Miracle in Harlem. 1948. USA. Directed by Jack Kemp. With Sheila Guyse, Hilda Offley, Sybil Lewis, William Greaves. 35mm. 71 min.
Julie (Sheila Guyse) is an ambitious young woman with big ideas for her elderly Aunt Hattie’s Harlem candy shop. Aunt Hattie (Hilda Offley) not only trusts Julie to take over, but she is so preoccupied by a premonition of her impending death that she rehearses her own funeral. When a corrupt competitor offers to help expand the store but instead swindles the women into signing it over to him, he unknowingly drags them into an entanglement of crimes and persecutions that they both courageously defend themselves against. Released during the twilight of race films—all-black productions geared to black audiences—Miracle in Harlem is an engrossing whodunit sprinkled with jazz performances, comedy, and romance. But what it most admirably expresses is the love and loyalty between two virtuous women who mean business.
Preserved by the Library of Congress
Lime Kiln Club Field Day. 1913/2014. Directed by T. Hayes Hunter, Edwin Middleton. With Odessa Warren Grey, Bert Williams, John Wesley Jenkins, Walker Thompson, Henry Troy. 35mm. Silent. 65 min.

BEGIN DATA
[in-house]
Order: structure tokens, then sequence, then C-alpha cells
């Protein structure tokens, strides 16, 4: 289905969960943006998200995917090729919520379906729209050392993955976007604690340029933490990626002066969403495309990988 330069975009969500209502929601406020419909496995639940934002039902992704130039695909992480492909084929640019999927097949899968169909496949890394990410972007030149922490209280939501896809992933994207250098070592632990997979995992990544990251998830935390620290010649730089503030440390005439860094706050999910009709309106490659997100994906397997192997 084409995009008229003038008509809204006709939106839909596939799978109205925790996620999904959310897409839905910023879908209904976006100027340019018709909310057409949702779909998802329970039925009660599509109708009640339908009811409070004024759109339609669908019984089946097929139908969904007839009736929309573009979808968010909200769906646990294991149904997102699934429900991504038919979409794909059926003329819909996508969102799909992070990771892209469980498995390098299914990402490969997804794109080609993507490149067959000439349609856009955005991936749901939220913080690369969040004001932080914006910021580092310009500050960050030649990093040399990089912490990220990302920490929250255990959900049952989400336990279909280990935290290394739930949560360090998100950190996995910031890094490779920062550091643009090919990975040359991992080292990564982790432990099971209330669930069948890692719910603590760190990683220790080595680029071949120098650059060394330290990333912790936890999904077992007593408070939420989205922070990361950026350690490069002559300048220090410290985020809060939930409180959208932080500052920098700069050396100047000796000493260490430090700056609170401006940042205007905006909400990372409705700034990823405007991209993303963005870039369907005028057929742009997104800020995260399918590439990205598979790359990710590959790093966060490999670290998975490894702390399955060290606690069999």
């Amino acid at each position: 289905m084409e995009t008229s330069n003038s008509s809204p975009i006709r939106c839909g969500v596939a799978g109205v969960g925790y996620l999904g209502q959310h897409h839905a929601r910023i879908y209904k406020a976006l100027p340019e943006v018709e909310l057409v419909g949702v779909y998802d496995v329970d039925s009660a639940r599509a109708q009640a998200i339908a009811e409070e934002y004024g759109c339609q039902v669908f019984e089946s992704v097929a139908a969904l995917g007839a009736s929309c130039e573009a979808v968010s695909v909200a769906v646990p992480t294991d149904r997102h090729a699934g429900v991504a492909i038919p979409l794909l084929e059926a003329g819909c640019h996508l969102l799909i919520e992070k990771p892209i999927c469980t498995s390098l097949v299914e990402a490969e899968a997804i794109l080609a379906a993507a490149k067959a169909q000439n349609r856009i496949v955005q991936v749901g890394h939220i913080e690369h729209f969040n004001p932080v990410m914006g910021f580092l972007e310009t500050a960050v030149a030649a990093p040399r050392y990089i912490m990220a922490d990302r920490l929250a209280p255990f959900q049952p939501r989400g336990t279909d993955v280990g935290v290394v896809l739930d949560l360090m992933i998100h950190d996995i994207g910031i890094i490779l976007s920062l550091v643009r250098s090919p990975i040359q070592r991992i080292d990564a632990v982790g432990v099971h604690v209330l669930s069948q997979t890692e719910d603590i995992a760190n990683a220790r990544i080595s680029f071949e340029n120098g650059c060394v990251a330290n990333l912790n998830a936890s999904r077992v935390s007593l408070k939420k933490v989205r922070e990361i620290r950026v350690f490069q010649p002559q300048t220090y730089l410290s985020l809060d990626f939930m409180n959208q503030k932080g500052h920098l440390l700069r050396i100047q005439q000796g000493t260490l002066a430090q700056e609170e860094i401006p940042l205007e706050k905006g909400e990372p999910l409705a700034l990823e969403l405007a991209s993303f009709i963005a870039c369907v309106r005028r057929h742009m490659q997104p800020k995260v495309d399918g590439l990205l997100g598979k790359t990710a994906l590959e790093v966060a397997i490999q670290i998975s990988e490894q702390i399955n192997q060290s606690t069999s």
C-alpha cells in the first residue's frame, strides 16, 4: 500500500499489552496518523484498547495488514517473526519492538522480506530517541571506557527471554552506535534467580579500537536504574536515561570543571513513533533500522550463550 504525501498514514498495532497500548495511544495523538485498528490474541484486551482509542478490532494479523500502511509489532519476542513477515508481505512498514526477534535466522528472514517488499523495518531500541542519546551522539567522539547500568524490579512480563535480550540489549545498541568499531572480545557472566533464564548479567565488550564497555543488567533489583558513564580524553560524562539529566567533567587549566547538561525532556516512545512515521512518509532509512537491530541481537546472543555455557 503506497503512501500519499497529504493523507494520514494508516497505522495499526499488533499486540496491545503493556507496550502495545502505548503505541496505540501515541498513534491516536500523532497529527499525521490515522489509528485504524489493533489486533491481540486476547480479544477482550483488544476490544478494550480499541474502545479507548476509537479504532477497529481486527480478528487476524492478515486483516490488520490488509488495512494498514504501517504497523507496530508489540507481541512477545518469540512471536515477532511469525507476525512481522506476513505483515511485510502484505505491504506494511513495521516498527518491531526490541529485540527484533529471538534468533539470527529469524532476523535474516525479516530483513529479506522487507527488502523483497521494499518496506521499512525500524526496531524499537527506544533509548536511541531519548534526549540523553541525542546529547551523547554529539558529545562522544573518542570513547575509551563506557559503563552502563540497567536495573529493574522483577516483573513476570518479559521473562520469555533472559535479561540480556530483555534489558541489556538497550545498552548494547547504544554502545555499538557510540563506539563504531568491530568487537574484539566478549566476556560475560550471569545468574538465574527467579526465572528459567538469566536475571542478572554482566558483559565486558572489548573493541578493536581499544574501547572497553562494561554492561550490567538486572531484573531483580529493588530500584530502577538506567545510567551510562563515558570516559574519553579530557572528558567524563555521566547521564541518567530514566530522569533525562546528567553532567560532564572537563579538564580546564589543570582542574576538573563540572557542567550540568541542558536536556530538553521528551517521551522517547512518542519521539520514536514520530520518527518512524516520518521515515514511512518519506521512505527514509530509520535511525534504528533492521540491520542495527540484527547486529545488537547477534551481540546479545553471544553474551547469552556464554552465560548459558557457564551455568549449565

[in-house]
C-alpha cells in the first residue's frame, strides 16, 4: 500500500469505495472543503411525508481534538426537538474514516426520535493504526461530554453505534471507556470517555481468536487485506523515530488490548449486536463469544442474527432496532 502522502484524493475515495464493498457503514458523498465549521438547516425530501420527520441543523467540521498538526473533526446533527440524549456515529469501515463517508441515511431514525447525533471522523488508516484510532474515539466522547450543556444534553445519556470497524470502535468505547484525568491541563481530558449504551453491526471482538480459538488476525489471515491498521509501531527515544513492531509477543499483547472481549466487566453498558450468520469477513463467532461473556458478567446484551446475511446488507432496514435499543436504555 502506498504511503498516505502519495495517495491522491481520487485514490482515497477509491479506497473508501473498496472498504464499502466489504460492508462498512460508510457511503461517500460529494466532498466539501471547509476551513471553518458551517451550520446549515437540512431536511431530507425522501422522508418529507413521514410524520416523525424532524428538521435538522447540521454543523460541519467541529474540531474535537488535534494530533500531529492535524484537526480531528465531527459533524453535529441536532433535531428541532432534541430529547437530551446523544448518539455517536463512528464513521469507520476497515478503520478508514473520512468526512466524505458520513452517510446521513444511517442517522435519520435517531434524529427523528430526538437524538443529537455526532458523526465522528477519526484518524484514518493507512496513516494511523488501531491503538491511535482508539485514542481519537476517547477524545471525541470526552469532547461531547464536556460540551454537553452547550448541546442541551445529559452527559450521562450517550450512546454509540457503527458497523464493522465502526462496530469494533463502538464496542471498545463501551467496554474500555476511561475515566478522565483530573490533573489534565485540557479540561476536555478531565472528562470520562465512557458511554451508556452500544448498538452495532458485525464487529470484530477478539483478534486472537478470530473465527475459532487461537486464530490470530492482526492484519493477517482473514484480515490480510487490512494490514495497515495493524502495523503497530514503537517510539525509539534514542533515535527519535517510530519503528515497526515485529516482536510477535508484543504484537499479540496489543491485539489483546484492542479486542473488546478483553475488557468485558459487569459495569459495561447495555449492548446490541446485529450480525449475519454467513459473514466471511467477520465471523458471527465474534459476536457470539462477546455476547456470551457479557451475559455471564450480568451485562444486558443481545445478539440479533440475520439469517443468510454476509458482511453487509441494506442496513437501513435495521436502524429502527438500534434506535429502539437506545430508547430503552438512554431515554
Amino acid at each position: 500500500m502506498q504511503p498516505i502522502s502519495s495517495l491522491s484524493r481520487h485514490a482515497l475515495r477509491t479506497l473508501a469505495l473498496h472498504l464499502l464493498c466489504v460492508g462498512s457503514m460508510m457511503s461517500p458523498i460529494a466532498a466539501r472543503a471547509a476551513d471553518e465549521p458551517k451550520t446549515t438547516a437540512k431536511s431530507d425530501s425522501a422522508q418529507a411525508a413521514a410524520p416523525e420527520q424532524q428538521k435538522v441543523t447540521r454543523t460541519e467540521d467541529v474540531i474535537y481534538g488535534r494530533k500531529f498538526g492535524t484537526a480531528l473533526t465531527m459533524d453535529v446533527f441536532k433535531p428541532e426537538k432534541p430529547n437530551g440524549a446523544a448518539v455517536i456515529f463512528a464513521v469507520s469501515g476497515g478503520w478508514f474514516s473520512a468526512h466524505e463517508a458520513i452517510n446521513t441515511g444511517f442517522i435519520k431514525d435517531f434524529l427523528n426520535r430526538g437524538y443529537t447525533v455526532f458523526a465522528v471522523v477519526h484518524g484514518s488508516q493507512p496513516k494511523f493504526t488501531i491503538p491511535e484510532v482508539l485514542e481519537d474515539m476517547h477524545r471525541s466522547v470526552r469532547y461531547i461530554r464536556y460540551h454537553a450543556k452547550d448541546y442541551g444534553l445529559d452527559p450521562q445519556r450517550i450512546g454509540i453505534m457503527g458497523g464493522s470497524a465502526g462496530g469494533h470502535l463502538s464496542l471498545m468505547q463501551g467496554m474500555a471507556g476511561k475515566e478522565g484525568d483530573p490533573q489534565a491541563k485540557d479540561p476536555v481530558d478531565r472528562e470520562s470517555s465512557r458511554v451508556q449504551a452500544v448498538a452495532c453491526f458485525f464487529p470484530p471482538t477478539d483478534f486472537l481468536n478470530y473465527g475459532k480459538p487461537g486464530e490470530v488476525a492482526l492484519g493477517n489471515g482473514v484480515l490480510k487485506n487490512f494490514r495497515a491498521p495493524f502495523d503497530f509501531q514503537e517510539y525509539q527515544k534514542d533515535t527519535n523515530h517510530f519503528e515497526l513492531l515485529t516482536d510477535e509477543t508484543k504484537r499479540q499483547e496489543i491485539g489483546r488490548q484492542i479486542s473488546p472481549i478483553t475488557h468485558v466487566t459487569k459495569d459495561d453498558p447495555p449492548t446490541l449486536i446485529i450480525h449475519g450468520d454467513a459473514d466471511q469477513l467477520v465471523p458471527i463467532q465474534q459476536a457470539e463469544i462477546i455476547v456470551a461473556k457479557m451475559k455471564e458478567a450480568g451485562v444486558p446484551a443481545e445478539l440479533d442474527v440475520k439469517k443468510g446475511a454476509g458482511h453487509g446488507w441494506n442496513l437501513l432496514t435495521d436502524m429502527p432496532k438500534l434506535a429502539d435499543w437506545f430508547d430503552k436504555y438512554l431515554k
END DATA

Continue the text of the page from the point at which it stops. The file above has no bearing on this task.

Odessa Warren Gray is the object of Bert Williams’s affection in this early and rare cinematic document of joy and intimacy being shared freely between black people. Filmed just before The Birth of a Nation and the era of race films, this abandoned production’s unedited footage was discovered, researched, and assembled by MoMA, revealing images largely unmarked by bigotry and featuring the harmonious interaction of a black cast and white crew. Adorned with elegantly tailored costumes and glittering accessories, Gray, in her only film role, is remarkably glamourous. But her playful gestures and winsome smile suggest that this local beauty is more defined by her sincerity and tenderness. Rescued from obscurity, the film—and Gray—offer up one of cinema’s most luminous heroines.